2017 年 25 巻 1 号 p. 17-25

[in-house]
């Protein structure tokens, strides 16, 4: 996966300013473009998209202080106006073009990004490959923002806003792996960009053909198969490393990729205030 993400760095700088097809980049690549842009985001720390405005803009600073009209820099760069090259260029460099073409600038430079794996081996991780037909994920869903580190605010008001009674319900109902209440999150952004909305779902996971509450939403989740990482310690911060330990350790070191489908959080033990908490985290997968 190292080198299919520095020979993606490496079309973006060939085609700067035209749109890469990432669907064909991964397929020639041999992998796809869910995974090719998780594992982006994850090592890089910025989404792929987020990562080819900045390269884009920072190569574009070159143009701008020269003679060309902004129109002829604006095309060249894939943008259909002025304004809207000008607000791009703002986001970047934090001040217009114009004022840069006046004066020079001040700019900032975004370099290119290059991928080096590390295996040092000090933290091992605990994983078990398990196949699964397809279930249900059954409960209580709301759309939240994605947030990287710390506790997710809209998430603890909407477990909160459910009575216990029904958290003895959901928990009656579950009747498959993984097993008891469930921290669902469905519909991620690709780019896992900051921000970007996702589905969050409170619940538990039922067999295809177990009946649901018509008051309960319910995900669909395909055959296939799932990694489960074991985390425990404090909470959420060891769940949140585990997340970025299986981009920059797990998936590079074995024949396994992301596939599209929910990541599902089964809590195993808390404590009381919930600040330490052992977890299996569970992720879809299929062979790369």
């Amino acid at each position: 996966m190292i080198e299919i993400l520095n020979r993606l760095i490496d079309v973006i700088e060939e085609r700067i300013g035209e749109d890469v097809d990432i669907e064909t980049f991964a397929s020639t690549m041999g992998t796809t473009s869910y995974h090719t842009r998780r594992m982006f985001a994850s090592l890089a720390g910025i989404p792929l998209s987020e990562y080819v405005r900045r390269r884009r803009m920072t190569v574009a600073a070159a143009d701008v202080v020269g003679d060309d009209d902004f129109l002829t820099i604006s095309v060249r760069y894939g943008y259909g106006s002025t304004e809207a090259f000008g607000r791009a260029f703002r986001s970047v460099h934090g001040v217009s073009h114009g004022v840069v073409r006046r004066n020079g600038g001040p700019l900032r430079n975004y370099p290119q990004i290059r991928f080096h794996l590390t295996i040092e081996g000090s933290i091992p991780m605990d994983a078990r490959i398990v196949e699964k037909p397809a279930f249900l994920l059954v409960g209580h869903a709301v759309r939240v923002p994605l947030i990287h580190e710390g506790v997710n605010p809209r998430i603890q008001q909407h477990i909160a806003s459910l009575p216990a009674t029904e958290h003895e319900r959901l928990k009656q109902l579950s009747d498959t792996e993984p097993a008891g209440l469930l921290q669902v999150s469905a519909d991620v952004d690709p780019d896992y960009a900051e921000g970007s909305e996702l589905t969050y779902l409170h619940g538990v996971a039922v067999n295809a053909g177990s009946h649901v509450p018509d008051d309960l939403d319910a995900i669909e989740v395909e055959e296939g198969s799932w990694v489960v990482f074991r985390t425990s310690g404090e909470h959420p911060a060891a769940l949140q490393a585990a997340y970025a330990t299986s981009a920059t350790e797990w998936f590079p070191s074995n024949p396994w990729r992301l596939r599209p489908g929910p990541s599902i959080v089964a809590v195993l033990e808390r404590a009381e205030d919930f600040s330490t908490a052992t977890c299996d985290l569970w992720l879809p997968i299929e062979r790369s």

Possible effects of two forms of self-focus driven by different motives, self-rumination and self-reflection, on symptoms of social anxiety, were investigated. Undergraduates (N＝200) completed the Rumination–Reflection Questionnaire, Liebowitz Social Anxiety Scale (LSAS), Short Fear of Negative Evaluation Scale (SFNE), and Interpersonal Stress Event Scale on two occasions with an interval of four weeks. Results indicated that self-rumination in the first session significantly predicted the subsequent increase in fear of negative evaluation assessed with the SFNE, even after controlling for the intensity of initial symptoms. This finding is consistent with previous studies showing that self-focus is a major factor in maintaining social anxiety. On the other hand, self-reflection in the first session predicted a decrease in subsequent avoidance behaviors from social situations assessed with the LSAS. These findings indicate that self-focus motivated by curiosity or an epistemic interest in the self might enable people to reconsider tendencies of avoiding social situations, which may prevent behavioral tendencies of avoidance. These findings suggested that motivations driving self-focus could determine its effects on the symptoms of social anxiety.